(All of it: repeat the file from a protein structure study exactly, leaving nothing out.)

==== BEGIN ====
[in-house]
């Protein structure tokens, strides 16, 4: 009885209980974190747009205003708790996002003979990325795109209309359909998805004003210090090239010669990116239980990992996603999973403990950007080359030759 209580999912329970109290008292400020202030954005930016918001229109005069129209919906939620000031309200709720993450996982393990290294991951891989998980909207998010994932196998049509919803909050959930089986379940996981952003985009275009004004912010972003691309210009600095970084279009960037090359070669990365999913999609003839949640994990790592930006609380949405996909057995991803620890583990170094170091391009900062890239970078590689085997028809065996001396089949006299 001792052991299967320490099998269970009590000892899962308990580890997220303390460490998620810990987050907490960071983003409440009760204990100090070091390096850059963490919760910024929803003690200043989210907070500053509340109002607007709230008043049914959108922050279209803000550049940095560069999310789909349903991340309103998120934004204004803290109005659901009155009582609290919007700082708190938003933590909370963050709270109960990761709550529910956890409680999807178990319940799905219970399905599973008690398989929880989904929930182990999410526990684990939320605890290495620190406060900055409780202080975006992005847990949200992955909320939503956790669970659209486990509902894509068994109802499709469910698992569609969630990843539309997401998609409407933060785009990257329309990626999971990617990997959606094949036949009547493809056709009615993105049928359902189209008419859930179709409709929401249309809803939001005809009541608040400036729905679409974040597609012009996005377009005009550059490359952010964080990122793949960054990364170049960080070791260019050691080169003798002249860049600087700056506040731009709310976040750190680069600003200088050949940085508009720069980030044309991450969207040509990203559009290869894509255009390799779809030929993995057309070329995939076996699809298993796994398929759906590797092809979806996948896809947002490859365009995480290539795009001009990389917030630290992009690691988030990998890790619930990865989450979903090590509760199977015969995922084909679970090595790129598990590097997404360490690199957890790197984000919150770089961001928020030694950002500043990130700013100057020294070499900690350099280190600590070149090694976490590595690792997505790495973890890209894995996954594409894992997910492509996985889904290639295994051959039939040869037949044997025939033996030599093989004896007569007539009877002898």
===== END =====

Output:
[in-house]
């Protein structure tokens, strides 16, 4: 009885209980974190747009205003708790996002003979990325795109209309359909998805004003210090090239010669990116239980990992996603999973403990950007080359030759 209580999912329970109290008292400020202030954005930016918001229109005069129209919906939620000031309200709720993450996982393990290294991951891989998980909207998010994932196998049509919803909050959930089986379940996981952003985009275009004004912010972003691309210009600095970084279009960037090359070669990365999913999609003839949640994990790592930006609380949405996909057995991803620890583990170094170091391009900062890239970078590689085997028809065996001396089949006299 001792052991299967320490099998269970009590000892899962308990580890997220303390460490998620810990987050907490960071983003409440009760204990100090070091390096850059963490919760910024929803003690200043989210907070500053509340109002607007709230008043049914959108922050279209803000550049940095560069999310789909349903991340309103998120934004204004803290109005659901009155009582609290919007700082708190938003933590909370963050709270109960990761709550529910956890409680999807178990319940799905219970399905599973008690398989929880989904929930182990999410526990684990939320605890290495620190406060900055409780202080975006992005847990949200992955909320939503956790669970659209486990509902894509068994109802499709469910698992569609969630990843539309997401998609409407933060785009990257329309990626999971990617990997959606094949036949009547493809056709009615993105049928359902189209008419859930179709409709929401249309809803939001005809009541608040400036729905679409974040597609012009996005377009005009550059490359952010964080990122793949960054990364170049960080070791260019050691080169003798002249860049600087700056506040731009709310976040750190680069600003200088050949940085508009720069980030044309991450969207040509990203559009290869894509255009390799779809030929993995057309070329995939076996699809298993796994398929759906590797092809979806996948896809947002490859365009995480290539795009001009990389917030630290992009690691988030990998890790619930990865989450979903090590509760199977015969995922084909679970090595790129598990590097997404360490690199957890790197984000919150770089961001928020030694950002500043990130700013100057020294070499900690350099280190600590070149090694976490590595690792997505790495973890890209894995996954594409894992997910492509996985889904290639295994051959039939040869037949044997025939033996030599093989004896007569007539009877002898």